Northeast Tarrant

Heritage product regroups with Texas Rangers affiliate

Kyle Kubitza (right) in his days playing at Texas State.
Kyle Kubitza (right) in his days playing at Texas State. Star-Telegram Archive

Being told you’re not wanted anymore is sobering for any professional athlete trying to make his way to the top.

When the Los Angeles Angels designated former Colleyville Heritage standout Kyle Kubitza for assignment on June 13, his career and goal went into suspension. The Angels took him off the 40-man roster and could either release him, trade him to another team or just return him to the minors.

Kubitza emerged as a utility player and proved himself worthy enough in 2015 that the Angels called him up twice. He got a taste of the big leagues in 19 games and 36 at bats. But his conversations with Angels hierarchy in spring training 2016 led to the feeling that it wasn’t clear where he stood. He started the season quickly at Triple-A Salt Lake City before falling into a slump.

He returned home and took cuts in the CHHS batting cages to keep everything as sharp as possible. However, the Rangers offered a second chance for him when they traded for him on June 21 for cash and immediately sent him to their Triple-A affiliate in Round Rock.

“I was surprised [by the designation for assignment], but it wasn’t too shocking either,” Kubitza told The Lonnquist Notes before he joined Round Rock in Oklahoma City. “You never want to be DFA’d because you don’t know what’s going to happen.”

So far, the new opportunity has created a positive change. Kubitza was hitting .313 through his first five games and delivered a home run this past Saturday. That’s significant because he only has 40 long balls in his professional career.

Kubitza, 25, has taken on a different role in his career. Before the utility idea sprung, he was an infielder. But the Angels wanted him to play third base, second base, left field and first base. That appears what the Rangers want him to do after he visited with Rangers assistant general manager Thad Levine. So far, he’s spent time at first, left and was also the designated hitter.

Organizations can never have enough depth at any position. When the Rangers have players like Jurickson Profar in front of you, it makes it tough. However, nothing’s set in stone. Injuries or other players not performing can lead to an opportunity.

Kubitza understands that. He recognized it for the brief time he was in the big leagues and what it takes to stay there.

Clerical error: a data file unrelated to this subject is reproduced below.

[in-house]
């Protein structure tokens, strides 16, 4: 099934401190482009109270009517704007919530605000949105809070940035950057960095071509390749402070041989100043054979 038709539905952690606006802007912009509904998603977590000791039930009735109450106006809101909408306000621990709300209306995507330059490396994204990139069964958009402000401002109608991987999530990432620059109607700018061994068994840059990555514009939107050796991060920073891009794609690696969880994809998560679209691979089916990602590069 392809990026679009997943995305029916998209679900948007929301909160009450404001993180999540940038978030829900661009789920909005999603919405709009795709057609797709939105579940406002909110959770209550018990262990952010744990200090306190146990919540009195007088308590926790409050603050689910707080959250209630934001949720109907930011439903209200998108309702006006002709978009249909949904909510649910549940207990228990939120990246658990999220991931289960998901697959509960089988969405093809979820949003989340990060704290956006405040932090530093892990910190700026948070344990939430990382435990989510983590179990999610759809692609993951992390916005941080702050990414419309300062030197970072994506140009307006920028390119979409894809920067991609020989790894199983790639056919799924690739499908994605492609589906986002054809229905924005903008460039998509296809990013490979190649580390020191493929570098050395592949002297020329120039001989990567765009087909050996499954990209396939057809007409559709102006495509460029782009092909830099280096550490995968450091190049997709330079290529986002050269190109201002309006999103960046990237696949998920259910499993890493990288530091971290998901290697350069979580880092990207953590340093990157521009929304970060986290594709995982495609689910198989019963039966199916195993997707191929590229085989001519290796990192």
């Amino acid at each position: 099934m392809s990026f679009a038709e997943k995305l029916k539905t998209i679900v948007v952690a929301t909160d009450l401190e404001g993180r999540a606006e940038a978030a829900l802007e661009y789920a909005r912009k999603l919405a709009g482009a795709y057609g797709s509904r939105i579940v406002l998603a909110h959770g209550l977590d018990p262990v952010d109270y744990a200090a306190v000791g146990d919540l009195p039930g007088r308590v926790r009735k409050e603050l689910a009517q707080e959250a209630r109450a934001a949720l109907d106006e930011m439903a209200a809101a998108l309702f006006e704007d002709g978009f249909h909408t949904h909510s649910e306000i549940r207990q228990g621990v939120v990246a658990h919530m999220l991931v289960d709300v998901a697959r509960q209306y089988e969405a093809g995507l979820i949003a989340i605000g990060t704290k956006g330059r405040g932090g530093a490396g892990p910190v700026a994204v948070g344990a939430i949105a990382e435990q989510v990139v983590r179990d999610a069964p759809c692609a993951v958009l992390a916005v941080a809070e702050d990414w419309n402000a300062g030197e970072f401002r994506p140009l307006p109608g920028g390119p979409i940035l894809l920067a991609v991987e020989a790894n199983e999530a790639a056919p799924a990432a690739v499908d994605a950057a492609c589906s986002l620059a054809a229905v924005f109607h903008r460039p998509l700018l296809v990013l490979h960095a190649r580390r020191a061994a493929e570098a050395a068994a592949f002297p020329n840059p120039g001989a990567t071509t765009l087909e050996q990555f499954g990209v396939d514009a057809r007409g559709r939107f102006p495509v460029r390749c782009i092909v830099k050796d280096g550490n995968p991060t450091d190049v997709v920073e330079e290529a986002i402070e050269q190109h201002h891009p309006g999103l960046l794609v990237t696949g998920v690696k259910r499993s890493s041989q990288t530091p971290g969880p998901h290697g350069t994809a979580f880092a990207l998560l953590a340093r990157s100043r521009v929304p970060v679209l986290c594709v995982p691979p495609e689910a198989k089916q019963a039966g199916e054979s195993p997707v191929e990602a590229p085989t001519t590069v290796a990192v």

“It is a faster game and changes from person to person,” he said. “It’s how you handle it. You have to adapt. It’s kind of like when you’re in high school. You’re trying to calm yourself down.

“The mentality of playing multiple positions is just something you have to develop with the way you prepare. You always have to look around. When you’re in the infield, you have to know how much time you have to throw the ball. If you’re in the outfield and a ball is hit in the gap with a runner on base, you have to have a feeling where he is on the bases.”

Whatever the result is with this move to the Rangers will be determined by the impression he makes. For now, Kubitza will get his four plate appearances and fielding chances.

“You definitely take this day by day,” Kubitza said. “I’m just going to do what’s best and see how well that turns into me getting another chance to get to the big leagues. I’m not looking ahead.”

Bolomboy realizes NBA dream

Northeast Tarrant County’s presence in the professional athletics scene enjoyed another moment last week when Keller Central product Joel Bolomboy was drafted by the Utah Jazz in the second round (No. 52 overall) of the June 23 NBA draft. Bolomboy put together an outstanding four-year career at Weber State.

The Jazz should have known him quite well since Ogden and Salt Lake City are within 38 miles of each other. Bolomboy led Weber State to the NCAA tournament averaging 17.1 points and 12.6 rebounds per game and was the Big Sky 2015-16 Player of the Year.

“I was just more than happy to hear my name called,” Bolomboy told the Salt Lake Tribune. “I was confident that I was going to go late in the first round, or early in the second. But this is all just God’s plan — I just left everything in God’s hands. I’m more than thankful for it, and I’m grateful for the opportunity to come back and play for the Utah Jazz.”

Said Utah general manager Dennis Lindsey to Salt Lake City TV station KSL: “I can’t say enough about Weber State and [head coach] Randy [Rahe] and that program, and Joel is the latest example of their development. Certainly that is what we have to do here, as well. We identify with that, and we are very happy to bring him into the program for a lot of different reasons.”

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